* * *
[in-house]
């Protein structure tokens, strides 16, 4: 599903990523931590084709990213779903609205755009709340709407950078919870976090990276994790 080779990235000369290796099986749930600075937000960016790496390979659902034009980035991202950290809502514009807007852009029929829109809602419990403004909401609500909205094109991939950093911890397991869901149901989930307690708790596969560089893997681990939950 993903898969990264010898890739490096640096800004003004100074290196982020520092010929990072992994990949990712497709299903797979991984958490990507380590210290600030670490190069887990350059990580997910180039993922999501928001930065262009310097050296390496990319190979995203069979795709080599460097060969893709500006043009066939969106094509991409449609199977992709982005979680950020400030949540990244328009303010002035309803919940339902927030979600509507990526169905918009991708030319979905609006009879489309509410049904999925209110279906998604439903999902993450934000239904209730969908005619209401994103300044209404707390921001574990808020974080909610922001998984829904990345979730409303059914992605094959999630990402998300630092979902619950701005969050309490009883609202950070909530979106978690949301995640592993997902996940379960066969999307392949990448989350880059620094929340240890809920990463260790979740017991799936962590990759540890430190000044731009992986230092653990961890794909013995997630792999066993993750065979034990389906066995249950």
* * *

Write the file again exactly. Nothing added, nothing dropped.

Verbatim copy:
[in-house]
């Protein structure tokens, strides 16, 4: 599903990523931590084709990213779903609205755009709340709407950078919870976090990276994790 080779990235000369290796099986749930600075937000960016790496390979659902034009980035991202950290809502514009807007852009029929829109809602419990403004909401609500909205094109991939950093911890397991869901149901989930307690708790596969560089893997681990939950 993903898969990264010898890739490096640096800004003004100074290196982020520092010929990072992994990949990712497709299903797979991984958490990507380590210290600030670490190069887990350059990580997910180039993922999501928001930065262009310097050296390496990319190979995203069979795709080599460097060969893709500006043009066939969106094509991409449609199977992709982005979680950020400030949540990244328009303010002035309803919940339902927030979600509507990526169905918009991708030319979905609006009879489309509410049904999925209110279906998604439903999902993450934000239904209730969908005619209401994103300044209404707390921001574990808020974080909610922001998984829904990345979730409303059914992605094959999630990402998300630092979902619950701005969050309490009883609202950070909530979106978690949301995640592993997902996940379960066969999307392949990448989350880059620094929340240890809920990463260790979740017991799936962590990759540890430190000044731009992986230092653990961890794909013995997630792999066993993750065979034990389906066995249950």